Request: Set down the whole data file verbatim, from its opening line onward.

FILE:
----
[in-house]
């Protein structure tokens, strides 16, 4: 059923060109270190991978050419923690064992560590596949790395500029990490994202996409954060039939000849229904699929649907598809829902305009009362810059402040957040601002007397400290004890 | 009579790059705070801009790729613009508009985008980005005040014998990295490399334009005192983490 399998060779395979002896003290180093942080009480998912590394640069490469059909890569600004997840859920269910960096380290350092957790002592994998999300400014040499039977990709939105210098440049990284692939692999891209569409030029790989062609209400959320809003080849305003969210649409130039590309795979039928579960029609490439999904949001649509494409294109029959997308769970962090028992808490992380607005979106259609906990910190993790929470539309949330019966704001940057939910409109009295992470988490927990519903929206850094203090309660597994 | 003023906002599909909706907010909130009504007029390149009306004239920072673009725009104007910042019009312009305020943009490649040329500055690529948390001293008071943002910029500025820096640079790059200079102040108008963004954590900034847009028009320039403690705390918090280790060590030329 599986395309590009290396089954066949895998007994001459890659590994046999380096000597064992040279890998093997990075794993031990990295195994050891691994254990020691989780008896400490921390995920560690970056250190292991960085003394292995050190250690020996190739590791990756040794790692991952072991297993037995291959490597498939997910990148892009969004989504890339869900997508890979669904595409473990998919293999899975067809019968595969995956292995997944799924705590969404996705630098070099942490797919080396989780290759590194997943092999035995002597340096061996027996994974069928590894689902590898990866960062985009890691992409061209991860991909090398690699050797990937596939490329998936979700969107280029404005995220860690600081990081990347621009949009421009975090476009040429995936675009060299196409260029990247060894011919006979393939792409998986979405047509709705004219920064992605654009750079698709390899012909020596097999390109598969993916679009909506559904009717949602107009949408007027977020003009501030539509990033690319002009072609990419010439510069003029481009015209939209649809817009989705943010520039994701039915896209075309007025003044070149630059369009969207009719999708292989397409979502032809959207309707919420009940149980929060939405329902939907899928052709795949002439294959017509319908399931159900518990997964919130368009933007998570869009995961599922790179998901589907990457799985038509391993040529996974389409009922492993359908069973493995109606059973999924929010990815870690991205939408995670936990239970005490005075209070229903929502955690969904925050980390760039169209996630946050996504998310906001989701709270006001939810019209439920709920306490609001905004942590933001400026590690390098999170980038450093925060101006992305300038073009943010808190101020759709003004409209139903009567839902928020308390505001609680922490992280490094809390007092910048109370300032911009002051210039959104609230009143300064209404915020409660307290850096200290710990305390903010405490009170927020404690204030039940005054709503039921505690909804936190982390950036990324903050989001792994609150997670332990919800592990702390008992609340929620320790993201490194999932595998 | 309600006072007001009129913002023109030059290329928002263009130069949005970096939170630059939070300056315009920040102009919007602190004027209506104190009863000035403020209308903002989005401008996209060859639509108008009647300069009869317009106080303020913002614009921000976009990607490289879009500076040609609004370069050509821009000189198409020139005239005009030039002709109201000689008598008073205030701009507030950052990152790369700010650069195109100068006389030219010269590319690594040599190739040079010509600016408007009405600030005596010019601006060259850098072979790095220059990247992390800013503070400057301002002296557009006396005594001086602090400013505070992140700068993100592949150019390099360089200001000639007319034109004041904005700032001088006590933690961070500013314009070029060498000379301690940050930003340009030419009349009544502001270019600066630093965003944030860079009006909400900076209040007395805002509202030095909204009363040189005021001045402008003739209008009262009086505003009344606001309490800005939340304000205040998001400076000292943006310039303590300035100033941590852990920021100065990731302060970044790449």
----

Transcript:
[in-house]
């Protein structure tokens, strides 16, 4: 059923060109270190991978050419923690064992560590596949790395500029990490994202996409954060039939000849229904699929649907598809829902305009009362810059402040957040601002007397400290004890 | 009579790059705070801009790729613009508009985008980005005040014998990295490399334009005192983490 399998060779395979002896003290180093942080009480998912590394640069490469059909890569600004997840859920269910960096380290350092957790002592994998999300400014040499039977990709939105210098440049990284692939692999891209569409030029790989062609209400959320809003080849305003969210649409130039590309795979039928579960029609490439999904949001649509494409294109029959997308769970962090028992808490992380607005979106259609906990910190993790929470539309949330019966704001940057939910409109009295992470988490927990519903929206850094203090309660597994 | 003023906002599909909706907010909130009504007029390149009306004239920072673009725009104007910042019009312009305020943009490649040329500055690529948390001293008071943002910029500025820096640079790059200079102040108008963004954590900034847009028009320039403690705390918090280790060590030329 599986395309590009290396089954066949895998007994001459890659590994046999380096000597064992040279890998093997990075794993031990990295195994050891691994254990020691989780008896400490921390995920560690970056250190292991960085003394292995050190250690020996190739590791990756040794790692991952072991297993037995291959490597498939997910990148892009969004989504890339869900997508890979669904595409473990998919293999899975067809019968595969995956292995997944799924705590969404996705630098070099942490797919080396989780290759590194997943092999035995002597340096061996027996994974069928590894689902590898990866960062985009890691992409061209991860991909090398690699050797990937596939490329998936979700969107280029404005995220860690600081990081990347621009949009421009975090476009040429995936675009060299196409260029990247060894011919006979393939792409998986979405047509709705004219920064992605654009750079698709390899012909020596097999390109598969993916679009909506559904009717949602107009949408007027977020003009501030539509990033690319002009072609990419010439510069003029481009015209939209649809817009989705943010520039994701039915896209075309007025003044070149630059369009969207009719999708292989397409979502032809959207309707919420009940149980929060939405329902939907899928052709795949002439294959017509319908399931159900518990997964919130368009933007998570869009995961599922790179998901589907990457799985038509391993040529996974389409009922492993359908069973493995109606059973999924929010990815870690991205939408995670936990239970005490005075209070229903929502955690969904925050980390760039169209996630946050996504998310906001989701709270006001939810019209439920709920306490609001905004942590933001400026590690390098999170980038450093925060101006992305300038073009943010808190101020759709003004409209139903009567839902928020308390505001609680922490992280490094809390007092910048109370300032911009002051210039959104609230009143300064209404915020409660307290850096200290710990305390903010405490009170927020404690204030039940005054709503039921505690909804936190982390950036990324903050989001792994609150997670332990919800592990702390008992609340929620320790993201490194999932595998 | 309600006072007001009129913002023109030059290329928002263009130069949005970096939170630059939070300056315009920040102009919007602190004027209506104190009863000035403020209308903002989005401008996209060859639509108008009647300069009869317009106080303020913002614009921000976009990607490289879009500076040609609004370069050509821009000189198409020139005239005009030039002709109201000689008598008073205030701009507030950052990152790369700010650069195109100068006389030219010269590319690594040599190739040079010509600016408007009405600030005596010019601006060259850098072979790095220059990247992390800013503070400057301002002296557009006396005594001086602090400013505070992140700068993100592949150019390099360089200001000639007319034109004041904005700032001088006590933690961070500013314009070029060498000379301690940050930003340009030419009349009544502001270019600066630093965003944030860079009006909400900076209040007395805002509202030095909204009363040189005021001045402008003739209008009262009086505003009344606001309490800005939340304000205040998001400076000292943006310039303590300035100033941590852990920021100065990731302060970044790449």